by Martin Green
The Theatre, Poole Lighthouse
Friday 28th October 2015, 7.30 pm
Martin Green (Lau) – accordion, Mellotron, synthesizers, narration
Adrian Utley (Portishead) – guitars, synthesizers, percussion
Dominic Aitchinson (Mogwai) – bass
Becky Unthanks (The Unthanks) – vocals
Adam Holmes (solo singer-songwriter) – vocals
Composer / Director – Martin Green
Animation – whiterobot (Will Anderson and Ainslie Henderson)
Dramaturg – Ruth Little
Lighting designer- Ben Everett
Set designer- Barney George
Video designer – Simon Wainwright
FLIT appeared at the Edinburgh Festival 2016, and is now on tour. What a tour … the next gigs after Poole are straight up north to Leeds, then all the way back south to Brighton, then all the way back up to the Shetlands.
In a first for Poole, they had a solo support act, Rhona Dalling performing and singing to her own banjo accompaniment in the lobby before the doors opened … Spiers & Boden had a similar idea once.
It’s going under concerts. Oh, and linked from theatre.
QUOTE: Flit is inspired by first-hand stories of human migration, some heart-warming, others heartbreaking, and features songs and original music by Green with lyrics from Karine Polwart, Anaïs Mitchell, Sandy Wright and Aidan Moffat. Set within a captivating animated world, these exquisite songs are performed live by a world class band fronted by the inimitable voices of Becky Unthank and Adam Holmes.
- It has a dramaturg, a director, a set designer, which veers into theatre.
- It has live music all the way, so I’d say it’s a concert.
- The animation is a major event, and the cast … sorry musicians … have to move screens on and off, so I’d say that’s closer to theatre.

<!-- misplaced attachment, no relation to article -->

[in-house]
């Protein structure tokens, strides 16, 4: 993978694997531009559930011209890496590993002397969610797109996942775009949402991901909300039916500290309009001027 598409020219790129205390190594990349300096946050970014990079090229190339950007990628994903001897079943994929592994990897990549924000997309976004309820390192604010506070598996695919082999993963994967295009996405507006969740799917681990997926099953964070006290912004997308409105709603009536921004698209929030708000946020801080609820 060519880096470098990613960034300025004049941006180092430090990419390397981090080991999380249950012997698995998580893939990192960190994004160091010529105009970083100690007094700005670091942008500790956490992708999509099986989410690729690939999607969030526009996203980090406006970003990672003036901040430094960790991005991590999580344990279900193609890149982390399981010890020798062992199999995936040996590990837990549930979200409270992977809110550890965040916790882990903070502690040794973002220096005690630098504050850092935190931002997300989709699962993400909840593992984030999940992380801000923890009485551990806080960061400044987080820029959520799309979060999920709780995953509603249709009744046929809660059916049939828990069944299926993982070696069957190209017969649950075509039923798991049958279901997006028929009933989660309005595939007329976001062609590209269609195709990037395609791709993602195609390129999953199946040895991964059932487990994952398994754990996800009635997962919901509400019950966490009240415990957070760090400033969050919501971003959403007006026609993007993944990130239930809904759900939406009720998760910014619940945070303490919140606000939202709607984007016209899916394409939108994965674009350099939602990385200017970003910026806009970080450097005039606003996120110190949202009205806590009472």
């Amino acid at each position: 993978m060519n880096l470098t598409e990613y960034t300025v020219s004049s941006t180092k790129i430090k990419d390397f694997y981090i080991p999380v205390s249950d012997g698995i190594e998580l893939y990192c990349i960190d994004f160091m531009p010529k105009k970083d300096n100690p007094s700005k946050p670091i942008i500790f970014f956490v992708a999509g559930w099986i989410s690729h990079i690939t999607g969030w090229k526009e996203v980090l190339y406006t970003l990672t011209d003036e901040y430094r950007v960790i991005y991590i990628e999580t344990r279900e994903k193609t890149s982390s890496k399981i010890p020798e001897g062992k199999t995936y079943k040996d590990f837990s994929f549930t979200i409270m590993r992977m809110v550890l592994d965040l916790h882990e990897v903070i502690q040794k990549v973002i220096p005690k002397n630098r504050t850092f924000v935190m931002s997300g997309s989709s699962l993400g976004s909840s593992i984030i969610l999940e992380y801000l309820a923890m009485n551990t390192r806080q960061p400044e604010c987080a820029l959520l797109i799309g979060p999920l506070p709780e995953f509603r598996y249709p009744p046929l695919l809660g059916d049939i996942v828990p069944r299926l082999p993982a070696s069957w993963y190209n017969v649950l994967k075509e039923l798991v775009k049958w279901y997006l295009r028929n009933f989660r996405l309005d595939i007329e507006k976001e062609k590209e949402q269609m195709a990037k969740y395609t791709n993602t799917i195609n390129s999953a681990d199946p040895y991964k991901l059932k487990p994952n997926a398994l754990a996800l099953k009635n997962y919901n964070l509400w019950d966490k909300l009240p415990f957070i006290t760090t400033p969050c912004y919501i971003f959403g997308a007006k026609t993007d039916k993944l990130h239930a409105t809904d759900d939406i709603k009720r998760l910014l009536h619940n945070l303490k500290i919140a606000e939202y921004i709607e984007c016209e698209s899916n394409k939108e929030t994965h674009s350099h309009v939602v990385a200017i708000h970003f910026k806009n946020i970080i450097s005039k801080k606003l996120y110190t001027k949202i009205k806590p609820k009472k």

- The men are in brown dustcoats, so that’s theatrical costume.
- It uses a great deal of recorded spoken voice.
- It has a lighting plot of extraordinary intricacy, which is concert, but some of it, such as when Becky Unthanks is lit as if suspended in a cage of laser beams, is theatrical.
- The story is more what you’d expect from lyrics than written drama. But then Opera North are co-producers. So is it folk-opera?
- Martin Green does linking narration, but at the end when he talked about his Jewish parents fleeing Austria and the pre-war kindertransport, and then child refugees today, building into shouted fury (and getting major applause) this would be defined as a theatrical performance.
- It ends with a blackout, then projected credits as if a film.
- No encores, so … film?
The things it brings to mind is Unthanks Shipbuilding tour, where they performed in cinemas in front of a projected film with recorded voices and real sounds. Then the ranks of synthesized sounds here makes me think of Man Jumping in the 80s, with six syth keyboards in a row.
It was 85 minutes but I couldn’t note a set list with all new material, nor did I try. I assumed it was about the same track list as the album, but clearly not. Track 2, Strange Sky, the only one I’d heard in advance on Youtube, came right near the end. A few minutes with the CD this morning reveals it’s nowhere near the sequence.
There are other instruments. Becky Unthanks had a large wheel on a box, which was some kind of modulator. Adam Holmes had what looked like shelves which could be slapped to effect. Some stuff on stage was invented by Martin Green, who also got loud percussion by thumping the amplified accordion case.
They’re described as a folk supergroup. However if you think of Terry Riley or Philip Glass keyboard minimalism, with loud distort bass as well as bass loops, all possible sorts of guitar work, an accordion and two superb folk singers, you’d have to describe it as avant-folk. Maybe no … that was The Unthanks doing the songs of Robert Wyatt and Antony and the Johnsons. This is more avant than that. Avant-avant-folk-minimalism? With loud electronic bits?
The advertised start is 7.30, though we got our banjo player from 7.15. Once we filed in there was 15 minutes of recorded electronic soundscape stuff before it started. It seemed part of the show in a way, easing you in.